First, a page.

There are also some temporary solutions you can use to replace teeth in a pinch. We like the Temptooth products and the Instant Smile kit. You can even buy crown material or veneers. Though the quality of these may not be the best, they’ll likely arrive quickly, and they’ll do the trick until you’re able to go to the dentist for a better solution, so that you’re not walking around with a gaping hole in your mouth.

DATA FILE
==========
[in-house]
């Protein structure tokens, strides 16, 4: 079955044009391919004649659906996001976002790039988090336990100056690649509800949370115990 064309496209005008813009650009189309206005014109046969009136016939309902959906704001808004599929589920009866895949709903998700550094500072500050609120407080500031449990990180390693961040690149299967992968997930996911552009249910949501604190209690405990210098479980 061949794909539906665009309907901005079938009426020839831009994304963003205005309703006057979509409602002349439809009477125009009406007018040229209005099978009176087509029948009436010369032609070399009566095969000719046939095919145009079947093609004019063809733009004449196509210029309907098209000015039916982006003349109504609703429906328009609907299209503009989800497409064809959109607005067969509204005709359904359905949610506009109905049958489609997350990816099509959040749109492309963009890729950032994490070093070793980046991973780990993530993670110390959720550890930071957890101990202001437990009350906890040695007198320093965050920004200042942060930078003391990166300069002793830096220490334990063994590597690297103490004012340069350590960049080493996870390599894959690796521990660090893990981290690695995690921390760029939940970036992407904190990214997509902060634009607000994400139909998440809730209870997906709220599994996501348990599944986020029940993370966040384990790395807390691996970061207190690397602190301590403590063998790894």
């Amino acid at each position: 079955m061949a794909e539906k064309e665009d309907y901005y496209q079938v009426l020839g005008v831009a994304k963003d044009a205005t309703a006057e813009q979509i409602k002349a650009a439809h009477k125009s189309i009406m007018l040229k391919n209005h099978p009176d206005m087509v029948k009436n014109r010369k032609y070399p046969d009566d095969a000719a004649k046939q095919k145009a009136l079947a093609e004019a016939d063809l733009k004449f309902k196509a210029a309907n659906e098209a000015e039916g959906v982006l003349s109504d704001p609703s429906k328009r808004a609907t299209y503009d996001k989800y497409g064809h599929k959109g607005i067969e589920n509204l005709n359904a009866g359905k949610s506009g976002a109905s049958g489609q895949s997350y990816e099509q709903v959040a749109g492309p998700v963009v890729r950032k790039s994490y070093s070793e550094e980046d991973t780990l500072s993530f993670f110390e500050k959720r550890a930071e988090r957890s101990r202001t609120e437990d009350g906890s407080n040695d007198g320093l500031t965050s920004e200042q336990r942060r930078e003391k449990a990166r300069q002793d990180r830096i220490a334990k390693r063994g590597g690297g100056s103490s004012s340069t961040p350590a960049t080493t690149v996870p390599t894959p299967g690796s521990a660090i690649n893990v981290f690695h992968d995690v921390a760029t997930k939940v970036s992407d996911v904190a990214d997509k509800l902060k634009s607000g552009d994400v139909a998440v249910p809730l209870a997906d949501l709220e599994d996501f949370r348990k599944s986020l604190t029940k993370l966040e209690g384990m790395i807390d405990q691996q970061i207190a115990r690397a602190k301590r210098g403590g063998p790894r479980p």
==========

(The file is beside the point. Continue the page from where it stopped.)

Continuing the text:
According to Dr. Seuss, teeth are always in style. And we agree—it’s true. Though you may not spend a lot of time thinking about your teeth as you go about your day-to-day routine, our teeth (or the temporary or permanent implements replacing them) are an incredibly important part of our bodies. Strong teeth help you to digest your food and to extract the most nutrients possible from a meal. They help maintain the shape of your face and the kind of smile you have. The shape of our teeth contributes to the distinctive features of our face, the parts of us that make us ourselves. Teeth help keep your cheeks from sagging or from looking sunken and gaunt. Your teeth also help keep the bone beneath the skin safe, so that your jawbone doesn’t wear away, and implants can boost growth of the bone, minimizing loss of bone mass. So, as we learn to recognize and to educate ourselves on the importance of our teeth, perhaps we can begin taking better care of them and teaching those around us to do the same.